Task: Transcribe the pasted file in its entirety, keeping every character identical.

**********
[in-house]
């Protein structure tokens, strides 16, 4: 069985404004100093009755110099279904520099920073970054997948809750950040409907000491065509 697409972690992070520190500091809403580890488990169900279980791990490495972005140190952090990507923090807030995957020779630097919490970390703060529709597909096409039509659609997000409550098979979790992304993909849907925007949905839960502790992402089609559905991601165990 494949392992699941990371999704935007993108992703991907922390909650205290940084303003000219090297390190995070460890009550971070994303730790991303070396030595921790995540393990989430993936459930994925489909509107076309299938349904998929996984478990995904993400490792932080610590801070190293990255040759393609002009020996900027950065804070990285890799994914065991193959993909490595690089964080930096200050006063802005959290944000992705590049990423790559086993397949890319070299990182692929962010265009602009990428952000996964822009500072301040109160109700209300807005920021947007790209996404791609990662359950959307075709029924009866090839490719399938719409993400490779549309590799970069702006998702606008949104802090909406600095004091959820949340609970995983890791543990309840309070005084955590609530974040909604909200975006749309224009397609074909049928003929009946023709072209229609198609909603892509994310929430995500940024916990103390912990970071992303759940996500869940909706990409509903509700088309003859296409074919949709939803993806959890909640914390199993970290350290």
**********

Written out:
[in-house]
């Protein structure tokens, strides 16, 4: 069985404004100093009755110099279904520099920073970054997948809750950040409907000491065509 697409972690992070520190500091809403580890488990169900279980791990490495972005140190952090990507923090807030995957020779630097919490970390703060529709597909096409039509659609997000409550098979979790992304993909849907925007949905839960502790992402089609559905991601165990 494949392992699941990371999704935007993108992703991907922390909650205290940084303003000219090297390190995070460890009550971070994303730790991303070396030595921790995540393990989430993936459930994925489909509107076309299938349904998929996984478990995904993400490792932080610590801070190293990255040759393609002009020996900027950065804070990285890799994914065991193959993909490595690089964080930096200050006063802005959290944000992705590049990423790559086993397949890319070299990182692929962010265009602009990428952000996964822009500072301040109160109700209300807005920021947007790209996404791609990662359950959307075709029924009866090839490719399938719409993400490779549309590799970069702006998702606008949104802090909406600095004091959820949340609970995983890791543990309840309070005084955590609530974040909604909200975006749309224009397609074909049928003929009946023709072209229609198609909603892509994310929430995500940024916990103390912990970071992303759940996500869940909706990409509903509700088309003859296409074919949709939803993806959890909640914390199993970290350290």